A woman behind the counter at the McDonald’s in southwest Ohio showed Rep. Tim Ryan the math she was trying to work out last week: filling up her tank would be $20 cheaper in West Virginia, but would that cost less than the gas she’d use on the drive there and back? And what about her shifts, or taking care of her three kids?
Meanwhile, the companies that own whichever station she ends up at are all reporting billions of dollars in profit per quarter.
“They’re making huge amounts of money,” the Ohio congressman and Senate candidate told CNN, “while putting the squeeze on the worker.”
That’s the kind of voter the Senate Democrats’ campaign arm is hoping to appeal to with a new ad being rolled out on Tuesday. It’s part of the populist, pouncing-on-profiteering approach that Democrats are pushing in response to “I did that!” stickers of President Joe Biden popping up on gas pumps across the country, people familiar with the shift in campaign strategy tell CNN.
And Senate Democrats will lead the charge in arguing that companies are raising prices while racking up profits – with Trump-era tax breaks passed by Republicans letting the shareholders and the CEOs take home more of that money for themselves than ever before.
The clearest signal of the shift will be the Senate Democrats’ campaign arm on Tuesday rolling out a new ad ahead of Biden’s State of the Union address. The first half touts success on passing the infrastructure bill and cutting unemployment. Then comes a sharp switch to ominous music. Images flash by of the Wall Street sign, glasses full of red wine being clinked and $100 bills being counted into someone’s hands, ending with a shot of a smiling Senate Republican Leader Mitch McConnell.
“Mitch McConnell’s fighting too — for the same wealthy insiders who get rich by keeping prices high,” the narrator says. “With McConnell in charge, they win and you lose.”
“What you’re seeing right now with rising prices is those very companies that received huge tax breaks are actually earning huge profits and they’re increasing their prices,” said Michigan Sen. Gary Peters, the chair of the Democratic Senatorial Campaign Committee. “When you have large corporations actually bragging to their shareholders that they’re able to increase prices, I think that will anger the American people.”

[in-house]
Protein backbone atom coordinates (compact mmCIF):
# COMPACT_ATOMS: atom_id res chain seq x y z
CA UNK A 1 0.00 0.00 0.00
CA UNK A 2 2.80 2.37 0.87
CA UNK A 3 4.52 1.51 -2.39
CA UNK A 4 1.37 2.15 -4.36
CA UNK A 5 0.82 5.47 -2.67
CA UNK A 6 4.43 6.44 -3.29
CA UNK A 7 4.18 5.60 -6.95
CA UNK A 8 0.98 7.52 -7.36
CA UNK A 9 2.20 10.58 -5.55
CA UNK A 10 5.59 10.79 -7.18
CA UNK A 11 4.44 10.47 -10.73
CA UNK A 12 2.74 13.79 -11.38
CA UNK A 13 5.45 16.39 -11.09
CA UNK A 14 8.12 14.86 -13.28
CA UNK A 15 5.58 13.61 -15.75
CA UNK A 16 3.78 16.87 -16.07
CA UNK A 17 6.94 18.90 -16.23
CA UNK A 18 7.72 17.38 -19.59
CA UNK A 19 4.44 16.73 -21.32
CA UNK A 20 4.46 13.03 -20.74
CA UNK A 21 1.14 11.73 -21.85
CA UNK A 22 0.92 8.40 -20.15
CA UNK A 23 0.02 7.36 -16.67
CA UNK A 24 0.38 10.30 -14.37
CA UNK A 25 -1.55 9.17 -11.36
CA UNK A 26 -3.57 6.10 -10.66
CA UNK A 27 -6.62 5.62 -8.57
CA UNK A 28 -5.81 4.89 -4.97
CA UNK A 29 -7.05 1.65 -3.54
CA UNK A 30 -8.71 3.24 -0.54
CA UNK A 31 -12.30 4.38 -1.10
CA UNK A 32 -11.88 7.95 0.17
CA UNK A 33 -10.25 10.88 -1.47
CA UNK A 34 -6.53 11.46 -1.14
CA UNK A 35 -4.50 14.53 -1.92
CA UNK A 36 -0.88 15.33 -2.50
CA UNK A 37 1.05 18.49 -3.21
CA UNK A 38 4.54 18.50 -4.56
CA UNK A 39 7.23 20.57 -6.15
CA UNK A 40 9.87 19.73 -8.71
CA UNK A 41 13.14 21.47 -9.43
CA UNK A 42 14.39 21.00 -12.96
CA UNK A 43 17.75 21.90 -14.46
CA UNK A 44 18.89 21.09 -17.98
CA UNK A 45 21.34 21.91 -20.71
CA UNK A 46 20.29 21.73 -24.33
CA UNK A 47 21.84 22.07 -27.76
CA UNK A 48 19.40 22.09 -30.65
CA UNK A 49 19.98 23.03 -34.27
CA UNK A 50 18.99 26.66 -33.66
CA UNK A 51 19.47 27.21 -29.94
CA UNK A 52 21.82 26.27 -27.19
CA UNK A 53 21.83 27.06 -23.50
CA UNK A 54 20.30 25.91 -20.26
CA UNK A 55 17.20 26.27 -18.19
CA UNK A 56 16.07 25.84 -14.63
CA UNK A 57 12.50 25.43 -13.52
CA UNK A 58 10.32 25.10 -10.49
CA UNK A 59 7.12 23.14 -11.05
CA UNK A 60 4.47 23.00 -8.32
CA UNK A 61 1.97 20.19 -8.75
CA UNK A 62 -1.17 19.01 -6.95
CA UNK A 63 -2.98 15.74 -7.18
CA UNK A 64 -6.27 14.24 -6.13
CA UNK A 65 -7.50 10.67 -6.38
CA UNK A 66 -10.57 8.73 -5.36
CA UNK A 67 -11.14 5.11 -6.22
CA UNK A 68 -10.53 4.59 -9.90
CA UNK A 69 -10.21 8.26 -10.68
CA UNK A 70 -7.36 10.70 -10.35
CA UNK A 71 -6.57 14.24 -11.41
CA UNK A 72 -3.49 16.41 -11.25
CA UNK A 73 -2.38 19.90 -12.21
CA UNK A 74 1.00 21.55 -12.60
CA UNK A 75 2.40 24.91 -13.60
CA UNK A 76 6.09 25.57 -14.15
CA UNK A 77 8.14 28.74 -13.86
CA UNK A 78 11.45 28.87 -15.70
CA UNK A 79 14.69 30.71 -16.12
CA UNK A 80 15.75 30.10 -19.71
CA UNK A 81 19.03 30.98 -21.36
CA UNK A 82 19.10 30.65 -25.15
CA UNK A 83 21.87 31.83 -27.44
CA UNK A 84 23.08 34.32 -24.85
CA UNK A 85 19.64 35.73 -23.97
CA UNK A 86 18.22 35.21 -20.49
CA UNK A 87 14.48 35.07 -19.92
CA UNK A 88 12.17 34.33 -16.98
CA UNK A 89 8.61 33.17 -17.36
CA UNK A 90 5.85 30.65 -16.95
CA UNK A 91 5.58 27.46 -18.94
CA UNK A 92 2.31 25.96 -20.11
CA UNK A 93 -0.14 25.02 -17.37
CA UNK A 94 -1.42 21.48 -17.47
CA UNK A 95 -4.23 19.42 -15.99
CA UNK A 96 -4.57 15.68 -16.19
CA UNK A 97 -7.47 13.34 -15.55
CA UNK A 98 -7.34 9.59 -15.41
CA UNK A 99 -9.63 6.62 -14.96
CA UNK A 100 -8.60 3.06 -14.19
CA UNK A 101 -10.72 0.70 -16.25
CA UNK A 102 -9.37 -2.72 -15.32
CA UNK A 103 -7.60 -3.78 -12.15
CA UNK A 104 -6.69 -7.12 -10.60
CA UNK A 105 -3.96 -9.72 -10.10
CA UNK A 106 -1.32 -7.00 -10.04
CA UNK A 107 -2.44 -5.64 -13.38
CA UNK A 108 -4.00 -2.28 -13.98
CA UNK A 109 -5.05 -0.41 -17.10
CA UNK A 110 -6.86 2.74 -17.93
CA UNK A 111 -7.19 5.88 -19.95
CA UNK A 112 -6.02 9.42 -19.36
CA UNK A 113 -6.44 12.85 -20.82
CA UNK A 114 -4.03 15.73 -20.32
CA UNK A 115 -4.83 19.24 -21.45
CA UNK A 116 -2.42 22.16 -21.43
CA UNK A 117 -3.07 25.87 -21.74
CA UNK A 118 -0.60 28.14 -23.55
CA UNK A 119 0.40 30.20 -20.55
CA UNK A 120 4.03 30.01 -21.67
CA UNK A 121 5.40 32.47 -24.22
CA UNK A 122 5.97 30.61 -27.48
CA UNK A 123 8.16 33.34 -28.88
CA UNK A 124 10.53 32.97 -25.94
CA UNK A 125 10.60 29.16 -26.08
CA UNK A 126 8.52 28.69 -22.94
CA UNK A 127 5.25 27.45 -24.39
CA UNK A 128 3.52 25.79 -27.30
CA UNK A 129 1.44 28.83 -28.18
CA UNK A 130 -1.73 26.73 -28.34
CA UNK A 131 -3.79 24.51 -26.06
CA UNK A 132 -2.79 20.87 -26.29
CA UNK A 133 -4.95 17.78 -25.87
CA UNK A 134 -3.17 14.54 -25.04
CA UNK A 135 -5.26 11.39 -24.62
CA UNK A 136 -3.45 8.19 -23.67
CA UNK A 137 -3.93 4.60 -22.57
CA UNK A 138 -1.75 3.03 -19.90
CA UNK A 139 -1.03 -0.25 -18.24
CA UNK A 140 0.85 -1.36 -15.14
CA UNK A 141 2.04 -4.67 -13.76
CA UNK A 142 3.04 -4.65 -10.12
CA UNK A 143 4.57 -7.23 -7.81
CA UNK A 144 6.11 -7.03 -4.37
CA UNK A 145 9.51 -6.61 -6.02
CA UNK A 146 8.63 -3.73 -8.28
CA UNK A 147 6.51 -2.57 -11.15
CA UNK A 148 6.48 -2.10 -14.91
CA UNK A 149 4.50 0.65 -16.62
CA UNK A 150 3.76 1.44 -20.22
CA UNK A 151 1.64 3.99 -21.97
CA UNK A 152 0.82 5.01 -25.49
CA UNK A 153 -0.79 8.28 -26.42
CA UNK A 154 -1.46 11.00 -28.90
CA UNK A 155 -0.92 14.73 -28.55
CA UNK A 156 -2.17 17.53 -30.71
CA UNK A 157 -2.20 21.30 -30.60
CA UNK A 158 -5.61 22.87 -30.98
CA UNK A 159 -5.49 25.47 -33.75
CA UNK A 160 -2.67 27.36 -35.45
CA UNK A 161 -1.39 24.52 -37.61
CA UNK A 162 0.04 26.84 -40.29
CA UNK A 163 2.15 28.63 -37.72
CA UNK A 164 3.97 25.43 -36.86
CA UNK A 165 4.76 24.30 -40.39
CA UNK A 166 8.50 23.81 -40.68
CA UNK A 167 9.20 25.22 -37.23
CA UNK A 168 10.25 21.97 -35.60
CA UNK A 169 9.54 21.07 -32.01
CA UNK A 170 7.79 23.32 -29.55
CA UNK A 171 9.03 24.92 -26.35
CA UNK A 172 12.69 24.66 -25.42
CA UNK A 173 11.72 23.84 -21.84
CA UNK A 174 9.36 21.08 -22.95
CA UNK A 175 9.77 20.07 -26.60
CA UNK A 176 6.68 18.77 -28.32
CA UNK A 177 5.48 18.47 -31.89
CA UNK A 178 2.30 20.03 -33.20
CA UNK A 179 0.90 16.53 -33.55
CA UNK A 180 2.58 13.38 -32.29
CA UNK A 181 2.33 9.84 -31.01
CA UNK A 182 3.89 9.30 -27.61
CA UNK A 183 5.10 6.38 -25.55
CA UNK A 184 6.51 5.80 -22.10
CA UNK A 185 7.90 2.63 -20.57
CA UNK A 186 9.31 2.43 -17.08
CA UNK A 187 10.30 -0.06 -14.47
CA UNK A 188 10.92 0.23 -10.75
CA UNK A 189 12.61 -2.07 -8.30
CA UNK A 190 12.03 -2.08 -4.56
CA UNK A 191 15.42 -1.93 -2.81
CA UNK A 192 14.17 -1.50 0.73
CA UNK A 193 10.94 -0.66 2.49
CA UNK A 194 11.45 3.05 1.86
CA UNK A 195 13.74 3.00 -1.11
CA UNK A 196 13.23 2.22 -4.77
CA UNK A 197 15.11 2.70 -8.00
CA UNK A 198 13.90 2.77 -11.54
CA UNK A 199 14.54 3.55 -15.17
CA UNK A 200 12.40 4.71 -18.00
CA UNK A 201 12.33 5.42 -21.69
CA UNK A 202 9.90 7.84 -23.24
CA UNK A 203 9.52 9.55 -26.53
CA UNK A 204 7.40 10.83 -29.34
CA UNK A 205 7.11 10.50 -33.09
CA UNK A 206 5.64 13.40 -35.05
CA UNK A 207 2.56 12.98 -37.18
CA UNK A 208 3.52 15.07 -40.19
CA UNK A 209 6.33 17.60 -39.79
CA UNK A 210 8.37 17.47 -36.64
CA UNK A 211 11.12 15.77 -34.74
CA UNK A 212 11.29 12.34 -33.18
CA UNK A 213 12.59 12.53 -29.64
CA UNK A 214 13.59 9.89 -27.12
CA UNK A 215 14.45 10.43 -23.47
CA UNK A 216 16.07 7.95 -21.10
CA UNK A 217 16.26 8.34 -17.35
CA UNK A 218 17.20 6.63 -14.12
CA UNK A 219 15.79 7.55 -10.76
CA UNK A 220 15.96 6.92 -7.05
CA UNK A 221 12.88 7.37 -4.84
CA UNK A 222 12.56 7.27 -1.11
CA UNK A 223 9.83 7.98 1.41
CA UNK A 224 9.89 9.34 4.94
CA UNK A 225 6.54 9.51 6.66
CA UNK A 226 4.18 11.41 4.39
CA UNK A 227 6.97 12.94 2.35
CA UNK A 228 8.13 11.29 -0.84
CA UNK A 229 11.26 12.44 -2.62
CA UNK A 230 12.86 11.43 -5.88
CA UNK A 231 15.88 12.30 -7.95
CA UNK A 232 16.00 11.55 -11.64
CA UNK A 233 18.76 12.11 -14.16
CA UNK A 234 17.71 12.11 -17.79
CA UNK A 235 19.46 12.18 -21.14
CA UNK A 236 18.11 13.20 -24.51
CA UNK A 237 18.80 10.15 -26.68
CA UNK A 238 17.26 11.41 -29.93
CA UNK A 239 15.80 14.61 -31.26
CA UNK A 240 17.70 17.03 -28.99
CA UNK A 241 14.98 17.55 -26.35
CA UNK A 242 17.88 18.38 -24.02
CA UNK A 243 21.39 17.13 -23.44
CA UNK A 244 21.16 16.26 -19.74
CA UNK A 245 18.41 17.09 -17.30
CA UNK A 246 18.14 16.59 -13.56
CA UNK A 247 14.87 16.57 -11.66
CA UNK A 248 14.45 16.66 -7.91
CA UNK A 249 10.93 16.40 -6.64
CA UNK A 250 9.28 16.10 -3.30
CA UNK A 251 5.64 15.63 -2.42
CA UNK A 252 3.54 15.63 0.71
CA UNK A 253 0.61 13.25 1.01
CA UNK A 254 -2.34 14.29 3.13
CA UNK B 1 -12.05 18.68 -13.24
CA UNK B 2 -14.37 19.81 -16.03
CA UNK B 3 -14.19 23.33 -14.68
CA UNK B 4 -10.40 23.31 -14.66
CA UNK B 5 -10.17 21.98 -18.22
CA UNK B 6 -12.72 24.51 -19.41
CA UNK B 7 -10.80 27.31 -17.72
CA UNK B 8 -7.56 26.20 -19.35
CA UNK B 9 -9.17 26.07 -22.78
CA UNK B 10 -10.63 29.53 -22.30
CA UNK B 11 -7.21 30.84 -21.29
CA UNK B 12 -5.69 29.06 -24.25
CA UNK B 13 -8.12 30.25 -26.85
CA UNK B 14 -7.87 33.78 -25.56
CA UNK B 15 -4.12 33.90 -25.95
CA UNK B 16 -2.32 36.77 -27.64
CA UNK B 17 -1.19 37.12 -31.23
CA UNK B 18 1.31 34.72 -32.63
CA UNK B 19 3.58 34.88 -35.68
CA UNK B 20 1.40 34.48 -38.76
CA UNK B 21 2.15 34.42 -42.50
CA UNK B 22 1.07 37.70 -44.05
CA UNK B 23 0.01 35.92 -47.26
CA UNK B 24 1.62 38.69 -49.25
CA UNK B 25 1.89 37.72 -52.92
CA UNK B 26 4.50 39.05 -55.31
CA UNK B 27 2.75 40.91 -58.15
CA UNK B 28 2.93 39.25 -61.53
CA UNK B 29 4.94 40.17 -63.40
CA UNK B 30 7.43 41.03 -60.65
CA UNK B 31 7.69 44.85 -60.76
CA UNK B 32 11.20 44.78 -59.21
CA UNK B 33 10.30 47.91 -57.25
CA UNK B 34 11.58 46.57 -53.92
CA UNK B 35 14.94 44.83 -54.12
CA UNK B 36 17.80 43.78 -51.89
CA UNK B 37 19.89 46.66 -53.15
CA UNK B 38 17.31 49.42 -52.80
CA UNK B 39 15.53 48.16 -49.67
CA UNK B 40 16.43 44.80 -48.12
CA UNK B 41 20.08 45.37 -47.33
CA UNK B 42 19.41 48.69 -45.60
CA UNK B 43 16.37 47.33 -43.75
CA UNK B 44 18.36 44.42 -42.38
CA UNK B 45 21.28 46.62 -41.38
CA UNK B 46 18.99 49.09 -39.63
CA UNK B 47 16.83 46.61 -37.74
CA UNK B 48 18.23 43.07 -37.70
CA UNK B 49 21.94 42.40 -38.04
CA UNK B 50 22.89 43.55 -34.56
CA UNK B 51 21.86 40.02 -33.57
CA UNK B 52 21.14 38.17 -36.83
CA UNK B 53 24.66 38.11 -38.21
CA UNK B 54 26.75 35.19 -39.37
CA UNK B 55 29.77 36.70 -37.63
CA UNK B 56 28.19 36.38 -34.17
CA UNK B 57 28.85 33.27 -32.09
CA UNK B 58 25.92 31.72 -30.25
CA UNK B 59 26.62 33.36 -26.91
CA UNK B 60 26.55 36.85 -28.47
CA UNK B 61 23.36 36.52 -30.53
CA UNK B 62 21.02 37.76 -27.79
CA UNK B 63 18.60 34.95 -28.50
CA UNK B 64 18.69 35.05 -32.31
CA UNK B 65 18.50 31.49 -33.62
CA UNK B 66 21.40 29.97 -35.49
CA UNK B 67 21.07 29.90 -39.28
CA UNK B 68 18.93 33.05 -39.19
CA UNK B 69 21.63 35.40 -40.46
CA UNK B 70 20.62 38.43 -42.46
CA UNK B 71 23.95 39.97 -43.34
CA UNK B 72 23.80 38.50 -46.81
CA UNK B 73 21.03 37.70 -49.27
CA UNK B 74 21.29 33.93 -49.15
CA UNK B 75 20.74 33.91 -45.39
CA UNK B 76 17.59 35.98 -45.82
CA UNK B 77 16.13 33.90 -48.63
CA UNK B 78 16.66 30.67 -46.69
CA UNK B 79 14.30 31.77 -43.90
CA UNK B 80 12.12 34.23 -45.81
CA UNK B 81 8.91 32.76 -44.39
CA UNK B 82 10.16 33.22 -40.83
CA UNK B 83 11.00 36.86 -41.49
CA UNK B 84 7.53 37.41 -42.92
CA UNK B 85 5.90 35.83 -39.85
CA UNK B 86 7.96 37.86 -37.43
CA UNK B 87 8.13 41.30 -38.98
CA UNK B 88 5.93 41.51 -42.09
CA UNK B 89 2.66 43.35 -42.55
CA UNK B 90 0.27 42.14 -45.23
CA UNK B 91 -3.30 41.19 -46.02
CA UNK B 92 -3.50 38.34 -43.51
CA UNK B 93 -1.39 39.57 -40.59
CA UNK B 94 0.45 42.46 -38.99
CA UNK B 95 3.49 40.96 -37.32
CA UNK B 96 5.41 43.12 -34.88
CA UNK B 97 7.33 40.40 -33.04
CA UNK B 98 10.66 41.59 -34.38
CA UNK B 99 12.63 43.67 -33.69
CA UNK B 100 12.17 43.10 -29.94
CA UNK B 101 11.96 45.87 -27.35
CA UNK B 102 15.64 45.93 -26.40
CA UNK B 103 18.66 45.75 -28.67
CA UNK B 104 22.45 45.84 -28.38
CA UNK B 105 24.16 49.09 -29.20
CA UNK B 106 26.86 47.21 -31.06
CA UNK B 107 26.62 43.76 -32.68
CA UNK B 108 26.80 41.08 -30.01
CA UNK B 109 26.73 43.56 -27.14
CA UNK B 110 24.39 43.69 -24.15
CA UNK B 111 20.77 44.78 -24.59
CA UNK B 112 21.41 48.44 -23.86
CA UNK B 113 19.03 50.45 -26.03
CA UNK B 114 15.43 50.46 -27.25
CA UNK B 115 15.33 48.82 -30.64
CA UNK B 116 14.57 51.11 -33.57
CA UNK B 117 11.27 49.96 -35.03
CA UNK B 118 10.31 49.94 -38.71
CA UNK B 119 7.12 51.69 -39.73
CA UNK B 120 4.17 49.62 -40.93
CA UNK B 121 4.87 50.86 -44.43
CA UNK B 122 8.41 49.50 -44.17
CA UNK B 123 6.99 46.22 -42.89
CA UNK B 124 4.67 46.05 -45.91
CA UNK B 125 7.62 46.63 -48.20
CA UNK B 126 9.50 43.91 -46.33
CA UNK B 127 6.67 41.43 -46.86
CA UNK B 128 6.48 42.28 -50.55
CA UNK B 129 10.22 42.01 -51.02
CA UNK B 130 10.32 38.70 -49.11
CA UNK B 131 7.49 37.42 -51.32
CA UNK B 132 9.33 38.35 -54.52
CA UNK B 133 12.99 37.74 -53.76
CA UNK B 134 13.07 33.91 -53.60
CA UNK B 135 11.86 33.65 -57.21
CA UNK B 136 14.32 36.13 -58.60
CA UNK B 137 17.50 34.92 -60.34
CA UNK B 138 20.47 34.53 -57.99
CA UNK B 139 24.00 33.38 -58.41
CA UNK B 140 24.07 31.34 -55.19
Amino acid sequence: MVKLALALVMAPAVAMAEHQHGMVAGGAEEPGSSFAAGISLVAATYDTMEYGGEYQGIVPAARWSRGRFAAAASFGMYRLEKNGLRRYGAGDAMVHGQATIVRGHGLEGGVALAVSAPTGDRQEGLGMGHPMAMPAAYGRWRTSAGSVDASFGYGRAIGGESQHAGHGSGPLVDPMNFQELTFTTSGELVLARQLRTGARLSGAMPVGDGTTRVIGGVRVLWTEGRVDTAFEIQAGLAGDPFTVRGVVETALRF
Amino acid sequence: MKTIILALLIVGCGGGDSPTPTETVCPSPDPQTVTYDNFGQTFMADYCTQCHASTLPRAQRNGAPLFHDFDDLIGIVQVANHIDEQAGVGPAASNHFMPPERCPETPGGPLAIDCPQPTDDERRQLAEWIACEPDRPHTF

Biden himself will be pressing this line on Tuesday night, when he delivers his first State of the Union address to Congress. “We’ve seen higher prices all around the world related to the pandemic, but we’ve also seen huge corporations taking advantage of the American people while making astronomical profits,” said a White House official. “We are focused on holding them accountable where we see it, and often we’ve seen them bragging about it.”
Poll after poll shows that voters’ disapproval of Biden’s handling of the economy is a major factor in sinking the President’s overall approval rating below 40%. All over the country Democrats are anxious about how much worse those numbers could still get as sanctions imposed by the President in response to the Russian invasion of Ukraine cut off the Russian fuel supply from international markets.
But several Democratic strategists tell CNN they see reason for hope in voters’ answers when asked specifically about inflation and whom they blame, in public and private polls. In a Washington Post-ABC poll last week, for example, 50% of people combined said they blame Biden “a great deal” or “a good amount” for inflation, while 68% of people combined said they blame corporations trying to increase profits.
Geoff Garin, a Democratic pollster who is advising the Senate Democrats, said those numbers in his results are even starker among independents, adding that voters already believe the populist argument and are predisposed to think of Republicans as associated with corporations.
“We’re seeing an enormous level of cynicism and skepticism about the way that big corporations conduct themselves. Voters think that corporations try to squeeze every penny of profit out of every opportunity, regardless of the consequences,” Garin said.